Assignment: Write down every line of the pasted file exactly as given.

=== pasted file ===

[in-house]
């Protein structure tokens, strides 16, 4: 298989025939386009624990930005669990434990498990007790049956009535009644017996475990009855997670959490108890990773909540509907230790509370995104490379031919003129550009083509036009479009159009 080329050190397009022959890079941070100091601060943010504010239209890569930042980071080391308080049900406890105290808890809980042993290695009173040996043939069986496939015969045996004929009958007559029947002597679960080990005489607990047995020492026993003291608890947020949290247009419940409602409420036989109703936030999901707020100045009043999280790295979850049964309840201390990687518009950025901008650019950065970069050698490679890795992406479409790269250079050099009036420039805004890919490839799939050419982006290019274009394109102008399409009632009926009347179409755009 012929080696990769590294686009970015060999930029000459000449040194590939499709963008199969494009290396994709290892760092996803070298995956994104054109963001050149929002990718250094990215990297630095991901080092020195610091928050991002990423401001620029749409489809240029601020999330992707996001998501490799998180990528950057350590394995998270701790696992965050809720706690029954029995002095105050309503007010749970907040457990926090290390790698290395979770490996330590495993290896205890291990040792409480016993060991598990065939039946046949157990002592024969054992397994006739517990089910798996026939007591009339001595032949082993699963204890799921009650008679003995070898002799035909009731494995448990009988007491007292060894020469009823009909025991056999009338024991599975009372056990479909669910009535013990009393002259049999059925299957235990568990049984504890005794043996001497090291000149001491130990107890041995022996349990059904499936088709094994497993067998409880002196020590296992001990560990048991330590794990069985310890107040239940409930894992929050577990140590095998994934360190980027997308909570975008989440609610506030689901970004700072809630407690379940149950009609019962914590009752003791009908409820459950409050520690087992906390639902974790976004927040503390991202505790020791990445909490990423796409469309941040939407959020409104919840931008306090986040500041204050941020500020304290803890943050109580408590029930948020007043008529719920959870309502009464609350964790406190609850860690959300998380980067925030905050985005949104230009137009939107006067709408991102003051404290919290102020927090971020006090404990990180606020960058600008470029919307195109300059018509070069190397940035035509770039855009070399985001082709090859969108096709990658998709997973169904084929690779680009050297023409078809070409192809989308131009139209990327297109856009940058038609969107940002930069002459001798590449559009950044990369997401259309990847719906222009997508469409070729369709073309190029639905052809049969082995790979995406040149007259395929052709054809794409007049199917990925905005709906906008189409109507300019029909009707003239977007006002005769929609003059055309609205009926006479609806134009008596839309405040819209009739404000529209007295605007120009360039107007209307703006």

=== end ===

[in-house]
């Protein structure tokens, strides 16, 4: 298989025939386009624990930005669990434990498990007790049956009535009644017996475990009855997670959490108890990773909540509907230790509370995104490379031919003129550009083509036009479009159009 080329050190397009022959890079941070100091601060943010504010239209890569930042980071080391308080049900406890105290808890809980042993290695009173040996043939069986496939015969045996004929009958007559029947002597679960080990005489607990047995020492026993003291608890947020949290247009419940409602409420036989109703936030999901707020100045009043999280790295979850049964309840201390990687518009950025901008650019950065970069050698490679890795992406479409790269250079050099009036420039805004890919490839799939050419982006290019274009394109102008399409009632009926009347179409755009 012929080696990769590294686009970015060999930029000459000449040194590939499709963008199969494009290396994709290892760092996803070298995956994104054109963001050149929002990718250094990215990297630095991901080092020195610091928050991002990423401001620029749409489809240029601020999330992707996001998501490799998180990528950057350590394995998270701790696992965050809720706690029954029995002095105050309503007010749970907040457990926090290390790698290395979770490996330590495993290896205890291990040792409480016993060991598990065939039946046949157990002592024969054992397994006739517990089910798996026939007591009339001595032949082993699963204890799921009650008679003995070898002799035909009731494995448990009988007491007292060894020469009823009909025991056999009338024991599975009372056990479909669910009535013990009393002259049999059925299957235990568990049984504890005794043996001497090291000149001491130990107890041995022996349990059904499936088709094994497993067998409880002196020590296992001990560990048991330590794990069985310890107040239940409930894992929050577990140590095998994934360190980027997308909570975008989440609610506030689901970004700072809630407690379940149950009609019962914590009752003791009908409820459950409050520690087992906390639902974790976004927040503390991202505790020791990445909490990423796409469309941040939407959020409104919840931008306090986040500041204050941020500020304290803890943050109580408590029930948020007043008529719920959870309502009464609350964790406190609850860690959300998380980067925030905050985005949104230009137009939107006067709408991102003051404290919290102020927090971020006090404990990180606020960058600008470029919307195109300059018509070069190397940035035509770039855009070399985001082709090859969108096709990658998709997973169904084929690779680009050297023409078809070409192809989308131009139209990327297109856009940058038609969107940002930069002459001798590449559009950044990369997401259309990847719906222009997508469409070729369709073309190029639905052809049969082995790979995406040149007259395929052709054809794409007049199917990925905005709906906008189409109507300019029909009707003239977007006002005769929609003059055309609205009926006479609806134009008596839309405040819209009739404000529209007295605007120009360039107007209307703006």